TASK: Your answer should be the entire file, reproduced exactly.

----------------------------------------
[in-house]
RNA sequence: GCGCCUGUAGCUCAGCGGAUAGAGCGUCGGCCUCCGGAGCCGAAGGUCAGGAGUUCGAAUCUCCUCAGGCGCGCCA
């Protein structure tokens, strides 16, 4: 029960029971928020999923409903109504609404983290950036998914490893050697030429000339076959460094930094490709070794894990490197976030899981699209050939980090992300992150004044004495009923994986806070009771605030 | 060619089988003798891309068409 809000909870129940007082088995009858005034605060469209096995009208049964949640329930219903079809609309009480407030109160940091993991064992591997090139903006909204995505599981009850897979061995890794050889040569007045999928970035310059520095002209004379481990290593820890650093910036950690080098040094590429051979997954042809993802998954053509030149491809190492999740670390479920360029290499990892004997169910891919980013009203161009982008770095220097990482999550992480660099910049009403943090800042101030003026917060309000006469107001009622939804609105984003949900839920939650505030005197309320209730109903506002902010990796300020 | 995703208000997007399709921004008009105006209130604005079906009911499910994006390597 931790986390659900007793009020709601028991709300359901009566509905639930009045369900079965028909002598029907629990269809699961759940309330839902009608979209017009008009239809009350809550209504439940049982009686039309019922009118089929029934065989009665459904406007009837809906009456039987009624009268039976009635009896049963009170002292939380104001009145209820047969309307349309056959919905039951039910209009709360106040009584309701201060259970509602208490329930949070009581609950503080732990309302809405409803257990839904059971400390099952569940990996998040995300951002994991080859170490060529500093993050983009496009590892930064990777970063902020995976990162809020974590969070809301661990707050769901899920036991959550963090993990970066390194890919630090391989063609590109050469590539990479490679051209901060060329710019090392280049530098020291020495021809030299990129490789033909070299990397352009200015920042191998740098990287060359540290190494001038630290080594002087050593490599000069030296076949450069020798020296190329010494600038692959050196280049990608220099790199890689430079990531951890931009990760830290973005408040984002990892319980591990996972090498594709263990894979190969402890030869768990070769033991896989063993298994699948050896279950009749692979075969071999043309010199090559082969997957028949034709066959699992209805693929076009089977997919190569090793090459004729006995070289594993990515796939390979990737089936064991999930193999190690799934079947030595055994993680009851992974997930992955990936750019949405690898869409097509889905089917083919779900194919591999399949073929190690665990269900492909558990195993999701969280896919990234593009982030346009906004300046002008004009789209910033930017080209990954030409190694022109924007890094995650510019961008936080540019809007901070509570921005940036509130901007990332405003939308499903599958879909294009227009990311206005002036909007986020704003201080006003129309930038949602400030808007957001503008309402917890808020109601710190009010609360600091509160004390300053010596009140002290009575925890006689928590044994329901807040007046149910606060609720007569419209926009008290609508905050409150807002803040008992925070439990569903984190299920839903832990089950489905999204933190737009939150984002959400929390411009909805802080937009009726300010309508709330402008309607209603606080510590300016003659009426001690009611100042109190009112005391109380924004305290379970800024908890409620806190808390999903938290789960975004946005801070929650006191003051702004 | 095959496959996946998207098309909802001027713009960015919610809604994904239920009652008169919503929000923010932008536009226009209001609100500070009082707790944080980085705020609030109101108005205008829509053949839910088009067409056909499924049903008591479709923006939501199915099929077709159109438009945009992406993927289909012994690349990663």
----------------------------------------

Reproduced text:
[in-house]
RNA sequence: GCGCCUGUAGCUCAGCGGAUAGAGCGUCGGCCUCCGGAGCCGAAGGUCAGGAGUUCGAAUCUCCUCAGGCGCGCCA
């Protein structure tokens, strides 16, 4: 029960029971928020999923409903109504609404983290950036998914490893050697030429000339076959460094930094490709070794894990490197976030899981699209050939980090992300992150004044004495009923994986806070009771605030 | 060619089988003798891309068409 809000909870129940007082088995009858005034605060469209096995009208049964949640329930219903079809609309009480407030109160940091993991064992591997090139903006909204995505599981009850897979061995890794050889040569007045999928970035310059520095002209004379481990290593820890650093910036950690080098040094590429051979997954042809993802998954053509030149491809190492999740670390479920360029290499990892004997169910891919980013009203161009982008770095220097990482999550992480660099910049009403943090800042101030003026917060309000006469107001009622939804609105984003949900839920939650505030005197309320209730109903506002902010990796300020 | 995703208000997007399709921004008009105006209130604005079906009911499910994006390597 931790986390659900007793009020709601028991709300359901009566509905639930009045369900079965028909002598029907629990269809699961759940309330839902009608979209017009008009239809009350809550209504439940049982009686039309019922009118089929029934065989009665459904406007009837809906009456039987009624009268039976009635009896049963009170002292939380104001009145209820047969309307349309056959919905039951039910209009709360106040009584309701201060259970509602208490329930949070009581609950503080732990309302809405409803257990839904059971400390099952569940990996998040995300951002994991080859170490060529500093993050983009496009590892930064990777970063902020995976990162809020974590969070809301661990707050769901899920036991959550963090993990970066390194890919630090391989063609590109050469590539990479490679051209901060060329710019090392280049530098020291020495021809030299990129490789033909070299990397352009200015920042191998740098990287060359540290190494001038630290080594002087050593490599000069030296076949450069020798020296190329010494600038692959050196280049990608220099790199890689430079990531951890931009990760830290973005408040984002990892319980591990996972090498594709263990894979190969402890030869768990070769033991896989063993298994699948050896279950009749692979075969071999043309010199090559082969997957028949034709066959699992209805693929076009089977997919190569090793090459004729006995070289594993990515796939390979990737089936064991999930193999190690799934079947030595055994993680009851992974997930992955990936750019949405690898869409097509889905089917083919779900194919591999399949073929190690665990269900492909558990195993999701969280896919990234593009982030346009906004300046002008004009789209910033930017080209990954030409190694022109924007890094995650510019961008936080540019809007901070509570921005940036509130901007990332405003939308499903599958879909294009227009990311206005002036909007986020704003201080006003129309930038949602400030808007957001503008309402917890808020109601710190009010609360600091509160004390300053010596009140002290009575925890006689928590044994329901807040007046149910606060609720007569419209926009008290609508905050409150807002803040008992925070439990569903984190299920839903832990089950489905999204933190737009939150984002959400929390411009909805802080937009009726300010309508709330402008309607209603606080510590300016003659009426001690009611100042109190009112005391109380924004305290379970800024908890409620806190808390999903938290789960975004946005801070929650006191003051702004 | 095959496959996946998207098309909802001027713009960015919610809604994904239920009652008169919503929000923010932008536009226009209001609100500070009082707790944080980085705020609030109101108005205008829509053949839910088009067409056909499924049903008591479709923006939501199915099929077709159109438009945009992406993927289909012994690349990663």